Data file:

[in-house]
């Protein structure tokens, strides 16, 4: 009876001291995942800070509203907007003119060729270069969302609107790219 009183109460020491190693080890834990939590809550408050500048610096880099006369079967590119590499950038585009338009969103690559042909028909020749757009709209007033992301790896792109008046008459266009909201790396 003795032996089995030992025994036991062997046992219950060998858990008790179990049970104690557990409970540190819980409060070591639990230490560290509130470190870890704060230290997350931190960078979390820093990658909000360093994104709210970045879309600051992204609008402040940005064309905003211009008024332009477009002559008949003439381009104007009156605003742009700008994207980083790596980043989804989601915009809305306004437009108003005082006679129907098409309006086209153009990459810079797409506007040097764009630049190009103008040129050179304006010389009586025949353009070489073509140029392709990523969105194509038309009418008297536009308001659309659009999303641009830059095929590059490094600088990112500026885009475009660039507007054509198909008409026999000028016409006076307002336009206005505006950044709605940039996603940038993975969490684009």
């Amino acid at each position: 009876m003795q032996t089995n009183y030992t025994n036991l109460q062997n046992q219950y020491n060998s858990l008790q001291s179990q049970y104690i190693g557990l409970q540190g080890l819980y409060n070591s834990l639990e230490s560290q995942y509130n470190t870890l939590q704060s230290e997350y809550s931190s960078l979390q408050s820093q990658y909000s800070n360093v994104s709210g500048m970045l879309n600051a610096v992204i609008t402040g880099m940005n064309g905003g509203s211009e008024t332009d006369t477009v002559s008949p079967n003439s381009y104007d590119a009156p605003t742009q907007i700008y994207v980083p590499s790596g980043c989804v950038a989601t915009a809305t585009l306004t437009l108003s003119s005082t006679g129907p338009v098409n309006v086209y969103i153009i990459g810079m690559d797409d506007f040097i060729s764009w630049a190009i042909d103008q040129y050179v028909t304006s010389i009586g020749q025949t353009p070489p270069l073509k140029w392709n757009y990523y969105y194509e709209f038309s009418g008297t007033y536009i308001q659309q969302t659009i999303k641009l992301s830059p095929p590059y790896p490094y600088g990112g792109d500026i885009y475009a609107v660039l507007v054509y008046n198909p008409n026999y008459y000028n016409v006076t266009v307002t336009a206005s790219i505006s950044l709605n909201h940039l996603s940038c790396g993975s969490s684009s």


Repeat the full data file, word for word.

[in-house]
């Protein structure tokens, strides 16, 4: 009876001291995942800070509203907007003119060729270069969302609107790219 009183109460020491190693080890834990939590809550408050500048610096880099006369079967590119590499950038585009338009969103690559042909028909020749757009709209007033992301790896792109008046008459266009909201790396 003795032996089995030992025994036991062997046992219950060998858990008790179990049970104690557990409970540190819980409060070591639990230490560290509130470190870890704060230290997350931190960078979390820093990658909000360093994104709210970045879309600051992204609008402040940005064309905003211009008024332009477009002559008949003439381009104007009156605003742009700008994207980083790596980043989804989601915009809305306004437009108003005082006679129907098409309006086209153009990459810079797409506007040097764009630049190009103008040129050179304006010389009586025949353009070489073509140029392709990523969105194509038309009418008297536009308001659309659009999303641009830059095929590059490094600088990112500026885009475009660039507007054509198909008409026999000028016409006076307002336009206005505006950044709605940039996603940038993975969490684009």
């Amino acid at each position: 009876m003795q032996t089995n009183y030992t025994n036991l109460q062997n046992q219950y020491n060998s858990l008790q001291s179990q049970y104690i190693g557990l409970q540190g080890l819980y409060n070591s834990l639990e230490s560290q995942y509130n470190t870890l939590q704060s230290e997350y809550s931190s960078l979390q408050s820093q990658y909000s800070n360093v994104s709210g500048m970045l879309n600051a610096v992204i609008t402040g880099m940005n064309g905003g509203s211009e008024t332009d006369t477009v002559s008949p079967n003439s381009y104007d590119a009156p605003t742009q907007i700008y994207v980083p590499s790596g980043c989804v950038a989601t915009a809305t585009l306004t437009l108003s003119s005082t006679g129907p338009v098409n309006v086209y969103i153009i990459g810079m690559d797409d506007f040097i060729s764009w630049a190009i042909d103008q040129y050179v028909t304006s010389i009586g020749q025949t353009p070489p270069l073509k140029w392709n757009y990523y969105y194509e709209f038309s009418g008297t007033y536009i308001q659309q969302t659009i999303k641009l992301s830059p095929p590059y790896p490094y600088g990112g792109d500026i885009y475009a609107v660039l507007v054509y008046n198909p008409n026999y008459y000028n016409v006076t266009v307002t336009a206005s790219i505006s950044l709605n909201h940039l996603s940038c790396g993975s969490s684009s």